‘Left Behind’ Video Game Won’t Go To U.S. Troops In Iraq After Protests

An evangelical Christian group’s plan to distribute a controversial video game to U.S. troops in Iraq has been scrapped after protests.

A Dallas-based group called Operation Straight Up (OSU) planned to include copies of “Left Behind: Eternal Forces” in care packages for the troops. The game, based on a series of apocalyptic novels by Religious Right activist Tim LaHaye, allows players to kill opponents in the name of Christianity or the Antichrist. It has been criticized for violent content.

A description of the game on the blog www.talk2action.com reads, “The game rewards children for how effectively they role play the killing of those who resist becoming a born again Christian. The game also offers players the opportunity to switch sides and fight for the army of the AntiChrist, releasing cloven-hoofed demons who feast on conservative Christians and their panicked proselytes….”

It continues, “Is this paramilitary mission simulator for children anything other than prejudice and bigotry using religion as an organizing tool to get people in a violent frame of mind? The dialogue includes people saying, ‘Praise the Lord,’ as they blow infidels away.”

Operation Straight Up planned to send the game along with a pocket-sized New Testament and an evangelistic book called More than a Carpenter in English but also translated into Arabic, reported the Religion News Service. On its Web site, OSU urged donors to “Support our sons and daughters in the military by introducing them to the eternal salvation that can only come from God.”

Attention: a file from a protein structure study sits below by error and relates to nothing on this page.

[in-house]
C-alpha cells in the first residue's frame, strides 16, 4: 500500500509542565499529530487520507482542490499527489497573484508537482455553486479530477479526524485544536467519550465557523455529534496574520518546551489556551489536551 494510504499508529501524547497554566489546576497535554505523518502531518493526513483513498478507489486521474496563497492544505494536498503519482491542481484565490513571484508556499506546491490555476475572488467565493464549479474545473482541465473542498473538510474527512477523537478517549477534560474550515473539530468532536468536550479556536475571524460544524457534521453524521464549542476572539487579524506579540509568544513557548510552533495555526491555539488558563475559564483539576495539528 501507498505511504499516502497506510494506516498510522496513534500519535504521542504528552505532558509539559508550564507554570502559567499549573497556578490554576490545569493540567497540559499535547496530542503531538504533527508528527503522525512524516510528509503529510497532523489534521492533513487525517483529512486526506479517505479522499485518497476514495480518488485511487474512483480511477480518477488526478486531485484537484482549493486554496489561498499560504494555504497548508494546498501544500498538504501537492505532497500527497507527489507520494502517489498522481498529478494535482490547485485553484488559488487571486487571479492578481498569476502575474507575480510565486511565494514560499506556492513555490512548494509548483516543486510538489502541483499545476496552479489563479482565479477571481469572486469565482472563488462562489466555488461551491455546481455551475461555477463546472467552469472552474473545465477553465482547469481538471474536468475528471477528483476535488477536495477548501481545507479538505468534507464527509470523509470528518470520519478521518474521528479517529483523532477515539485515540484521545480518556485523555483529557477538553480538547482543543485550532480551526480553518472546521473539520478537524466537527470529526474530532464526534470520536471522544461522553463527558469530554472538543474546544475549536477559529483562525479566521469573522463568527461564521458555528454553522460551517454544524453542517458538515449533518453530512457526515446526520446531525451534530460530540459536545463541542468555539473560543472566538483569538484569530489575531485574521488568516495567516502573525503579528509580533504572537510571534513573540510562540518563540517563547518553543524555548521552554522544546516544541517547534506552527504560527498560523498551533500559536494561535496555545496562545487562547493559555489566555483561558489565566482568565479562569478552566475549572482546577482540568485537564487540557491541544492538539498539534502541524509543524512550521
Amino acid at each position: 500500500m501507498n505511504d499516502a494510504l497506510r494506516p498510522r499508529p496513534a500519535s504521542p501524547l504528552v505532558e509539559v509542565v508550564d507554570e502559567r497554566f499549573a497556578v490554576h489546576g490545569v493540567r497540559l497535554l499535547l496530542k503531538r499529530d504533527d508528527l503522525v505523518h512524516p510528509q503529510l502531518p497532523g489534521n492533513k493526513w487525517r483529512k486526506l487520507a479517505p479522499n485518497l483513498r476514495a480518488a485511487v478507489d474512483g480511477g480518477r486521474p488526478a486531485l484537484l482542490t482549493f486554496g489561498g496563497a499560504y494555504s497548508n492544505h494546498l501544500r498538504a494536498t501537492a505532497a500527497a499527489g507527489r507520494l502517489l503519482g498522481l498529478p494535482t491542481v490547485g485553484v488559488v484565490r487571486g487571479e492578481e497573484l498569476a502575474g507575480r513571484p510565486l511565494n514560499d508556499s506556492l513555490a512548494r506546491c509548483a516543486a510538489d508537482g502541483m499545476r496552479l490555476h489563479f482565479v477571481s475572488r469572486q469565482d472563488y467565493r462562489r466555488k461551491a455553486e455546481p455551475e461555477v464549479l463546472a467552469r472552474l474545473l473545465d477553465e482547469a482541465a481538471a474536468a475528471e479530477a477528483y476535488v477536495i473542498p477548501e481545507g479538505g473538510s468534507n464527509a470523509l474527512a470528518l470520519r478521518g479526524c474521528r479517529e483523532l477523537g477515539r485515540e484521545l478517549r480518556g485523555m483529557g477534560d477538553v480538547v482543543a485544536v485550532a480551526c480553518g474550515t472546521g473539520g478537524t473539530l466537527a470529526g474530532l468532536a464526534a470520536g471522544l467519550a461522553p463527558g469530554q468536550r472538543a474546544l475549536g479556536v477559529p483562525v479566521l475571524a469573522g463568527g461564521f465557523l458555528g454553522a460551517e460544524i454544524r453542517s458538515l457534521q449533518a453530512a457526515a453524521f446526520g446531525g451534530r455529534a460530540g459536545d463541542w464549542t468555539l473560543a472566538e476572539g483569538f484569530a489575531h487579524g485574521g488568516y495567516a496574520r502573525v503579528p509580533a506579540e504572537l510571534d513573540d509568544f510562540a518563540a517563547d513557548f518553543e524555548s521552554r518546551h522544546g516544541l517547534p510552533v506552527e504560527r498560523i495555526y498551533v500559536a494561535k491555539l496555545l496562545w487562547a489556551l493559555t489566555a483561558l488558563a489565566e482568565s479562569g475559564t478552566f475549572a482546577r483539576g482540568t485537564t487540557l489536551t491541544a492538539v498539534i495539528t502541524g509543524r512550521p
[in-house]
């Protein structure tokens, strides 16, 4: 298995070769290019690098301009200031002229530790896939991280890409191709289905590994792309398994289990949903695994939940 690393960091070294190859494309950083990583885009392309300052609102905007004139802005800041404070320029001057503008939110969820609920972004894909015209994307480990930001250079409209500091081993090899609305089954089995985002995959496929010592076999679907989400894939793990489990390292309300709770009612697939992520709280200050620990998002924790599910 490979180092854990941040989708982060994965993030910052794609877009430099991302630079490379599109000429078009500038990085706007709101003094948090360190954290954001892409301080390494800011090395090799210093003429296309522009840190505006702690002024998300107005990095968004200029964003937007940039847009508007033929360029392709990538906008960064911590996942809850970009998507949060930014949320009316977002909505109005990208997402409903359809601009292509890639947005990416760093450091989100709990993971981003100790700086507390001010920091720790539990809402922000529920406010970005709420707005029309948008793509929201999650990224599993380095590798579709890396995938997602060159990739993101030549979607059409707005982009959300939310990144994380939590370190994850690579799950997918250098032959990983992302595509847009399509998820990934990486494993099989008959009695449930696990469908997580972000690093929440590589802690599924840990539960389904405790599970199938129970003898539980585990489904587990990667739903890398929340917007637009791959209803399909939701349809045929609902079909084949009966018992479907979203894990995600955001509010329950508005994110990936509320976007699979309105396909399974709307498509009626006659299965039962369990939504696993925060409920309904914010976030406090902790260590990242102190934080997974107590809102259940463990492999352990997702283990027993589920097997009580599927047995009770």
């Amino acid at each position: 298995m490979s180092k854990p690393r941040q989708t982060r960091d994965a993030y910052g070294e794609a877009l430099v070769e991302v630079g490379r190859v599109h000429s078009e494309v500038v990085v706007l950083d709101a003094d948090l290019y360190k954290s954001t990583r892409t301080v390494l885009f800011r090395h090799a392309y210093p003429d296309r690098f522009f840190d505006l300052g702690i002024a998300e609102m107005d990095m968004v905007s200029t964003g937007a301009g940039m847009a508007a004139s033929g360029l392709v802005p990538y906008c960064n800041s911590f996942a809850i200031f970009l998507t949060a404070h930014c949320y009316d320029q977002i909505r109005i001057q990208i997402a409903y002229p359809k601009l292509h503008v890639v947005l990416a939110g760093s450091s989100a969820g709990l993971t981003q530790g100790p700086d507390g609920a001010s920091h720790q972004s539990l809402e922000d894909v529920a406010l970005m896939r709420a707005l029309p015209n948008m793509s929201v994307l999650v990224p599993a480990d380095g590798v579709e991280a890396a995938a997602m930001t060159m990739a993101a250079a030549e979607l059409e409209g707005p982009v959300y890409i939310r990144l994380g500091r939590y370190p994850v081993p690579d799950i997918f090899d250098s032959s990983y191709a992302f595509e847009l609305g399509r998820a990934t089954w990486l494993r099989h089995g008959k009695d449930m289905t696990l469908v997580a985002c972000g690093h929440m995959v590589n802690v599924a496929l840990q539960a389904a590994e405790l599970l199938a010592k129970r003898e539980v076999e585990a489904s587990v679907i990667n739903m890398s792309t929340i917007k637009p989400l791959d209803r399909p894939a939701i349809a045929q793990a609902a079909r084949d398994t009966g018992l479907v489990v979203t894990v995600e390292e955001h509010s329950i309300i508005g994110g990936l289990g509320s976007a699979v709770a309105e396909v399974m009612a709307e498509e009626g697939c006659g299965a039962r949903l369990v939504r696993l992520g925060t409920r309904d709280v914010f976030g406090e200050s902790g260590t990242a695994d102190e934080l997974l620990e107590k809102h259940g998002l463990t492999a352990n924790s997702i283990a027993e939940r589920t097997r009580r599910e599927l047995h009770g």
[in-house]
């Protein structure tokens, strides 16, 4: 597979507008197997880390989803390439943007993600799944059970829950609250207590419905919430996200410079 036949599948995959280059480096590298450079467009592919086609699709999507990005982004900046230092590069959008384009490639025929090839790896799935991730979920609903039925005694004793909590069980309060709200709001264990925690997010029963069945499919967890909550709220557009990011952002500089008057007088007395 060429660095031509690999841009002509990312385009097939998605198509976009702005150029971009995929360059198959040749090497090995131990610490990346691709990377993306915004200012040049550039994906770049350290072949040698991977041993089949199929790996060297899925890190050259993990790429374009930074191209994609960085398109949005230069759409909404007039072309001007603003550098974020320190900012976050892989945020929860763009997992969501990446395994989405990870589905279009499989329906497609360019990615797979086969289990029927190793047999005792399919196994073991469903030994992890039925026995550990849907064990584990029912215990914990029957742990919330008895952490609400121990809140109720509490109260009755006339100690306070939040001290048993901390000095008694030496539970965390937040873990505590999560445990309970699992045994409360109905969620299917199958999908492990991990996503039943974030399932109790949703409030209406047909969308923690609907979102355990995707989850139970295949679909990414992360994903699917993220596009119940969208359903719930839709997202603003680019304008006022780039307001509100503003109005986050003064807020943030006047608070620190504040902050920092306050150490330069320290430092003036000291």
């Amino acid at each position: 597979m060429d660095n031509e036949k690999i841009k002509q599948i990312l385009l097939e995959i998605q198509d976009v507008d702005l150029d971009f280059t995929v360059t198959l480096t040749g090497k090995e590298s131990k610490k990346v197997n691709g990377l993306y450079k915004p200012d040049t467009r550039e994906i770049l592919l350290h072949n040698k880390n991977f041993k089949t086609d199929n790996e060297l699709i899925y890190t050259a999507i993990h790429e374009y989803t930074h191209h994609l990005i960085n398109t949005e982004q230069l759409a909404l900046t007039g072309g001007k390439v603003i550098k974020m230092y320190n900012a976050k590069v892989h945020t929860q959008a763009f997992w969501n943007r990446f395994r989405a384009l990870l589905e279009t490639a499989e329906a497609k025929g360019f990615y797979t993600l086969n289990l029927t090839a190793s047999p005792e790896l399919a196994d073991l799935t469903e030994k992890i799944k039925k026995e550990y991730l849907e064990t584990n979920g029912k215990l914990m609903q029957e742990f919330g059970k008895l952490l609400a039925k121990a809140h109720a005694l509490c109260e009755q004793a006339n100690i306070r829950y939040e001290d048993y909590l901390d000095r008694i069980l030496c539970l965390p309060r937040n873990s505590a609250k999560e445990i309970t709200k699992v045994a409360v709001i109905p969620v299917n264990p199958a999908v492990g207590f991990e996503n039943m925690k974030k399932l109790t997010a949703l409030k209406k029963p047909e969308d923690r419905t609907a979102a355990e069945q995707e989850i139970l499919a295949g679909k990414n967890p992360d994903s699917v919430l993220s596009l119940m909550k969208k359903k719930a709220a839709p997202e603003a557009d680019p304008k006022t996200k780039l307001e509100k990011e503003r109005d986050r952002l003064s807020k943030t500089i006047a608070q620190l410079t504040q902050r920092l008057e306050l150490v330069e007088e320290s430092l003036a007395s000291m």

The group has sent actors and entertainers to U.S. military bases to perform for troops and suggested doing the same in Iraq. Operation Straight Up refers to these events as “boot camps for the soul,” and performers include testimonials about their fundamentalist faith.

Despite its evangelical focus, OSU is listed as an official member of a Department of Defense initiative titled “America Supports You.” Under the initiative, groups in the United States work to support troops overseas in part by sending them letters and care packages and assisting their families stateside.

After the Military Religious Freedom Foundation (MRFF), a group that works to support church-state separation in the military, exposed the ties between Operation Straight Up and the Department of Defense, the Pentagon scrapped the distribution of the entire care packages.

Mikey Weinstein, an AU member who founded the MRFF, told Navy Times, “OSU is a giant IED [improvised explosive device] that is blowing up the constitutional wall separating church and state…. These groups are preying on non-evangelical Christians. They believe they have the only right faith, that everybody else is false.”

Barry W. Lynn, executive director of Americans United, added, “There appears to be a very deep connection between this allegedly private group promoting evangelical Christianity and the military itself. It doesn’t matter what the religion is. The government is supposed to be neutral. It is supposed to be hands-off on that.”